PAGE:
Pick Six: Startling college football scores

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Even during a relatively routine first month of the football season, there have been a few scores that have jumped off the ticker.

It's not always the huge upsets that draw attention. Sometimes a score is so surprisingly lopsided it makes a statement on its own.

OREGON 72, NEW MEXICO 0. After an unsettled offseason, the Ducks showed they would be able to function just fine without quarterback Jeremiah Masoli, who was kicked off the team. And right off the bat, we got to find out just how bad the Lobos would be this season.

OKLAHOMA 47, FLORIDA STATE 17. The first big game of the Jimbo Fisher era showed that changing a few coaches wasn't quite enough to fix what had been ailing Florida State during its final few seasons under Bobby Bowden.

JAMES MADISON 21, VIRGINIA TECH 16. Any time a team from what used to be I-AA, such as James Madison, pulls off an Appalachian State-style upset it causes a stir. But this one was especially significant because of the long-term effect it could have on Boise State's BCS run. The Broncos are hoping to hold up their victory against Virginia Tech in Week 1 as proof they belong in the national championship game.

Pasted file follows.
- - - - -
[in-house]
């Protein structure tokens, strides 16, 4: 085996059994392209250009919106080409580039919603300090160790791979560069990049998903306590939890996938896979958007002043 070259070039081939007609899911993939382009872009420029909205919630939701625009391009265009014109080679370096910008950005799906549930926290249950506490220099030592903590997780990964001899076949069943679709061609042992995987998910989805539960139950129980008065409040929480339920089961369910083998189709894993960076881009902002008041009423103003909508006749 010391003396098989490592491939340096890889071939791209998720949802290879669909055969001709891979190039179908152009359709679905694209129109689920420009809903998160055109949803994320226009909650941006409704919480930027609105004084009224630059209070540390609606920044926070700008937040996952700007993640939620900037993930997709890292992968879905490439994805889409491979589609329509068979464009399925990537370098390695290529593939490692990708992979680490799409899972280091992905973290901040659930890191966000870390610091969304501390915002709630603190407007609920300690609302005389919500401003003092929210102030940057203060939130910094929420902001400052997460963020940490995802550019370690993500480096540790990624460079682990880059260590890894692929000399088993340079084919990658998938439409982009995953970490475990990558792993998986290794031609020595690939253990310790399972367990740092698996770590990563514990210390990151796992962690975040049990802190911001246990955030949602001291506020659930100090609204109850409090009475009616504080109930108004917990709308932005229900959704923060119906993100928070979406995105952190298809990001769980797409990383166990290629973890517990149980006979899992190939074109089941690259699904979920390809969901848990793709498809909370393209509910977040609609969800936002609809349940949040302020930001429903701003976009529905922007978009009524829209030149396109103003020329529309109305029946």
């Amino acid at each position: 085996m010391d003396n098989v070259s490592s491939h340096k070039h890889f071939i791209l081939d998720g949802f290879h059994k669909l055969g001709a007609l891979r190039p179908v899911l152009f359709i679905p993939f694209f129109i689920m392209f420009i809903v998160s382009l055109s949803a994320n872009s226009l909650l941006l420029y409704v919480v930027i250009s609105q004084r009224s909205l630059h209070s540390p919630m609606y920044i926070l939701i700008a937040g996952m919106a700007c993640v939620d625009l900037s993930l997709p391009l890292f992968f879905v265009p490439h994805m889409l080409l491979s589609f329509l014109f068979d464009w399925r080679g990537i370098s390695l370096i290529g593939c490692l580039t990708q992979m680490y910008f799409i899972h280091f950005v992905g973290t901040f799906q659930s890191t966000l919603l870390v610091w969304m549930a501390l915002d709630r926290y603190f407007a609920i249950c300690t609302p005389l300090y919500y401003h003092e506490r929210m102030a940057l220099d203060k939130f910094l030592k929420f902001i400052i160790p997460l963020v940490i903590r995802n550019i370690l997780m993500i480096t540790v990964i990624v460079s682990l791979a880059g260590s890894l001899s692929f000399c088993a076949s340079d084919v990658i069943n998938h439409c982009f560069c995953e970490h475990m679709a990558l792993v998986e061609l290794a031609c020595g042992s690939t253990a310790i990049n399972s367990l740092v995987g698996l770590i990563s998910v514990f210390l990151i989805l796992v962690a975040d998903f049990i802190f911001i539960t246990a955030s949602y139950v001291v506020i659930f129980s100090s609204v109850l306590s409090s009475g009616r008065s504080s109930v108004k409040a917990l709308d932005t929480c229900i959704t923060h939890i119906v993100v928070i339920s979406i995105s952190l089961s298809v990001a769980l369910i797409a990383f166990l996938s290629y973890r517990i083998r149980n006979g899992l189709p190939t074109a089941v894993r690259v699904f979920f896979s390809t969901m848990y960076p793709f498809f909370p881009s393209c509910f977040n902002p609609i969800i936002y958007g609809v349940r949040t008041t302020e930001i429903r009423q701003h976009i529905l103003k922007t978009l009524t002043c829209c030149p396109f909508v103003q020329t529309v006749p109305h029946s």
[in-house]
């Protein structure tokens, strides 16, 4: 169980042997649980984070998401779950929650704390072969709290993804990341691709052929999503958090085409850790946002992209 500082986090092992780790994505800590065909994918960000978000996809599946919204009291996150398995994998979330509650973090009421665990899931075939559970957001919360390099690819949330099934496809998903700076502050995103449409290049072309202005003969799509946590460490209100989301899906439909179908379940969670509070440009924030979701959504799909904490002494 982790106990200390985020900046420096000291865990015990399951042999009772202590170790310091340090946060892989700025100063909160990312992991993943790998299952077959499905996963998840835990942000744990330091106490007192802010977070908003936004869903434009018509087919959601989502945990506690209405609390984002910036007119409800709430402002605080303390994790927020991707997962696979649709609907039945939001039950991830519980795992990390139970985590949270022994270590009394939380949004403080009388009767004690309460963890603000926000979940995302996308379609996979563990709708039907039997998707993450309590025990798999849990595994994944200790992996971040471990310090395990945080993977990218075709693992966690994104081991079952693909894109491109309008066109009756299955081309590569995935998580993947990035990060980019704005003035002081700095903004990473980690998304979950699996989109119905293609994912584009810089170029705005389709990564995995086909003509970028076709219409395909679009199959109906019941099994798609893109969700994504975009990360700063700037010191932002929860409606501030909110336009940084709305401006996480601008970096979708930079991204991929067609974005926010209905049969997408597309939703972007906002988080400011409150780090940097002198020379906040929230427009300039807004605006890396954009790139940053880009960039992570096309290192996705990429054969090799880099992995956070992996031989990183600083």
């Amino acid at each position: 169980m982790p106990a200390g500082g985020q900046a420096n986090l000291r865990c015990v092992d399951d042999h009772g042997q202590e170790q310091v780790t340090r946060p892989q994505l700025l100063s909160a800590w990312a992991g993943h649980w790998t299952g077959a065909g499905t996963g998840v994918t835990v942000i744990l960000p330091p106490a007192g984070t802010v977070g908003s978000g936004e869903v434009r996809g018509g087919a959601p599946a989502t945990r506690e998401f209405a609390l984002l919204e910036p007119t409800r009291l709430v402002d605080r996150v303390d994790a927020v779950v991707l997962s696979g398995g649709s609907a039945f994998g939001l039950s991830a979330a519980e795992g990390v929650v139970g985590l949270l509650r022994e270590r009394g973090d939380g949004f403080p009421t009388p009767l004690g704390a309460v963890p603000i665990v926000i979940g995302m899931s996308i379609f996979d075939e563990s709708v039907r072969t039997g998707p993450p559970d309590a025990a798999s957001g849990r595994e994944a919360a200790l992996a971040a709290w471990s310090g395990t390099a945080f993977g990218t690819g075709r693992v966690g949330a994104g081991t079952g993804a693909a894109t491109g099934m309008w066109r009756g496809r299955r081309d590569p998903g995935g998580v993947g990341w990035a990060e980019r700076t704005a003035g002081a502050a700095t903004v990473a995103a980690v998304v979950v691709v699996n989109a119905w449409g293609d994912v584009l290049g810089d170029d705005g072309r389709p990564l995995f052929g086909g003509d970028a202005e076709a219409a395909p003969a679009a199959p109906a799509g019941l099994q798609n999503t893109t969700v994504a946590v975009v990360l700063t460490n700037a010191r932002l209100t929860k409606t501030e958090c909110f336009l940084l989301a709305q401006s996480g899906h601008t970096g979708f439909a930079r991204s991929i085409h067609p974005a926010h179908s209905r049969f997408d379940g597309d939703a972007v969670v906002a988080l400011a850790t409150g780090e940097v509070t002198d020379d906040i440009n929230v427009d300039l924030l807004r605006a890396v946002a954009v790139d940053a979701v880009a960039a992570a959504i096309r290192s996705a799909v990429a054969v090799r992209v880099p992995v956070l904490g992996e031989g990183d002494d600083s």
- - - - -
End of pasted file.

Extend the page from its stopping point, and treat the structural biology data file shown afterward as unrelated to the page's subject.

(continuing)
MIAMI 31, PITTSBURGH 3. The low point of a forgettable September for both the Big East and the Panthers. Is the gap really this wide between what was supposed to be the favorite in the Big East and one of the ACC's best?

UCLA 34, TEXAS 12. The Longhorns were more than a two-touchdown favorite at home, but the upset and the decisiveness of it was shocking. The Bruins exposed Texas' offensive problems and pushed around a defense that was considered the Longhorns' strength. And two weeks after getting shutout at home by Stanford, UCLA looks like it's on the rise under Rick Neuheisel.

MISSISSIPPI STATE 24, GEORGIA 12. Lose to Arkansas and South Carolina and it's a rough start to the season, but not quite reason to panic. Lose at Mississippi State to start 0-3 in the SEC, and Mark Richt really does have to worry about his job security. On the other side, Dan Mullen's rebuilding job in Starkville takes a big step forward.